Despite challenges from budget cycles, regulations and outdated procurement processes, state and local government agencies urgently need cyber solutions that improve operations and cut costs, a recent report says.
As state and local agencies rush to improve cybersecurity operations and reduce costs through technology and management upgrades, they have opportunities to work with partners that can support changes with services and software, according to a new report.
Five factors are driving agencies’ push for progress, according to the “2022 ISG Provider Lens Cybersecurity—Solutions and Services” report, customized by Atos. One is cost and constituent pressures. “The public sector has reached a tipping point where a critical mass of citizens, suppliers and other constituencies increasingly expect digital experience and engagement with elected officials and governmental institutions. Cybersecurity, a critical enabler and element of this digital demand, has struggled to keep pace.”
Another is that many IT systems and solutions are reaching the end of their useful life, paving the way for agencies to replace them with modern, cloud-based options.
Third is the stabilization of remote or digital operational environments. Now that the shift to hybrid or remote work is evening out after the COVID-fueled rush to digitize, agencies can “better conceive and develop suitable strategies and solutions. As the workforce and workplace become clearer, public agencies are looking to engage with providers for effective implementation and management of cybersecurity services and tools.”
Fourth, agencies want to be able to use data better—and to protect it. “As older systems were continually patched and as more users were connected from more locations in different ways, risk and inefficiencies grew, further pushing the need for newer, more capable, more secure and less operationally expensive options.”
Lastly, agencies are looking to technology to attract workers and to offset a shortage of skilled labor after the public sector saw a sharp increase in job vacancies in 2021.
This environment is ripe for software vendors and service providers, especially those that have “dedicated resources, robust partnerships and solutions tailored to sector requirements,” the report states. That’s because despite the urgency to improve, both sides face challenges such as budget cycles, regulatory processes and outdated procurement processes.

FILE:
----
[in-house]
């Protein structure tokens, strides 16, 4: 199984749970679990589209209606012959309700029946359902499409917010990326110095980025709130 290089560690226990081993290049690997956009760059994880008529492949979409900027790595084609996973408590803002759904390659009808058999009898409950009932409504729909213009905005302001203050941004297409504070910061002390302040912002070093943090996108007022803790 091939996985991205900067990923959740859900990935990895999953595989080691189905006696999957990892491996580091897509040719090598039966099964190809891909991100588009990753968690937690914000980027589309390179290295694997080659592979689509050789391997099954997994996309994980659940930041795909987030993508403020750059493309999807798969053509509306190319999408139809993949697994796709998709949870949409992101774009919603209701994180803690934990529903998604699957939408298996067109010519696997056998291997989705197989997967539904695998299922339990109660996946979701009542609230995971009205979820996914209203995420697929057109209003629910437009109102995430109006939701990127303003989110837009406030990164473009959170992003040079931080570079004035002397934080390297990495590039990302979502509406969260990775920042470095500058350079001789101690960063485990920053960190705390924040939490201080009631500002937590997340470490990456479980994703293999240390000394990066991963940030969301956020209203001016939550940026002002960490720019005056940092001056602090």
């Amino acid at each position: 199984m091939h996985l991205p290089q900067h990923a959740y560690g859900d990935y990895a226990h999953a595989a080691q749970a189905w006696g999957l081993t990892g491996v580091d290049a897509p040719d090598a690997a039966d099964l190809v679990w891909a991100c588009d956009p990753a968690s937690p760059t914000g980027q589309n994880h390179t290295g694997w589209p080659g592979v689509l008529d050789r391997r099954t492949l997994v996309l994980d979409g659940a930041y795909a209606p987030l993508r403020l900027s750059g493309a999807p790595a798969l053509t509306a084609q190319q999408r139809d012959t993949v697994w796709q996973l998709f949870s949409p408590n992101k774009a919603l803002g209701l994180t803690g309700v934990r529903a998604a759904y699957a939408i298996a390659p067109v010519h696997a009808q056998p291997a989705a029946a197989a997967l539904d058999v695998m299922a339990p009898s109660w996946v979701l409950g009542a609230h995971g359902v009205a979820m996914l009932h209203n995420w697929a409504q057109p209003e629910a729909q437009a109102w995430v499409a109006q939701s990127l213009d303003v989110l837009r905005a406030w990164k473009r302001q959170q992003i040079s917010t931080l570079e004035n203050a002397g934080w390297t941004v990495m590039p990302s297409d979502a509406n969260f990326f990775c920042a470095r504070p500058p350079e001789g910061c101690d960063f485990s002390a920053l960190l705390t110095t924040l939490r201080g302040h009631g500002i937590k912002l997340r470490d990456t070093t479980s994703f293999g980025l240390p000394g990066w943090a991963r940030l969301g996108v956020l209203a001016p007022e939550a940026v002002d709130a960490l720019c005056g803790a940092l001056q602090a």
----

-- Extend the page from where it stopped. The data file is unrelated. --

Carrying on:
“Even those providers with robust presence in U.S. federal government sector are often challenged to compete at the state and municipal levels,” the report states. “They lack needed market intelligence, contracting experience and support resources, which tend to differ significantly from the federal government.”
The report looks at five quadrants on cyber software solutions and services. The first is identity and access management, largely in the form of multifactor authentication and single sign-on, but which is expanding in need and use.
The second is data leakage and loss prevention and data security, which are influenced by the growth in cloud use and privacy regulations. The most effective solutions, the report states, enable classifying data by content and context, classifying risk by context and location, monitoring data behavior, and developing controls, training, adapting and communicating.
Third is technical security services, which the report defines as “integration, maintenance and support for IT security products or solutions.” It predicts demand for these services to grow rapidly along with the expectation of solution and platform adoption.
The fourth quadrant is strategic security services, which the report calls “the most important cybersecurity-related services over the long term.” It recommends companies “demonstrate in-depth technical expertise, backed by dedicated internal cybersecurity resources and an extensive network of technology partners.”
The fifth is managed security services, or the outsourcing of IT security management—an uncommon public-sector practice that the report states is changing out of “economic necessity.” The result will be agencies that need help with transforming IT security management and providers that must be able to offer services that can scale along with agencies’ needs.
ISG expects four main conditions to influence the state and local cybersecurity market in 2023. Two are the leapfrogging from legacy to next-generation technology and an increase in integrative platforms. Third is a slow but steady move toward outsourcing business processes, “a sensitive concept, especially for those in municipal governments,” the report notes.
The final area is about change management more than technology. “Regulations and accepted practices with perpetuate core organizational, cultural and functional silos, which, in turn, will reduce operational and functional point costs while increasing long-term costs, inhibit data standardization and sharing and system interoperability, and feed long-term and growing needs for systems integration, security and master data management.
As a result, the market in 2024 will likely see a surge in demand for systems, services, and data integration and management in addition to strategic consulting and training, the report states.
Stephanie Kanowitz is a freelance writer based in northern Virginia.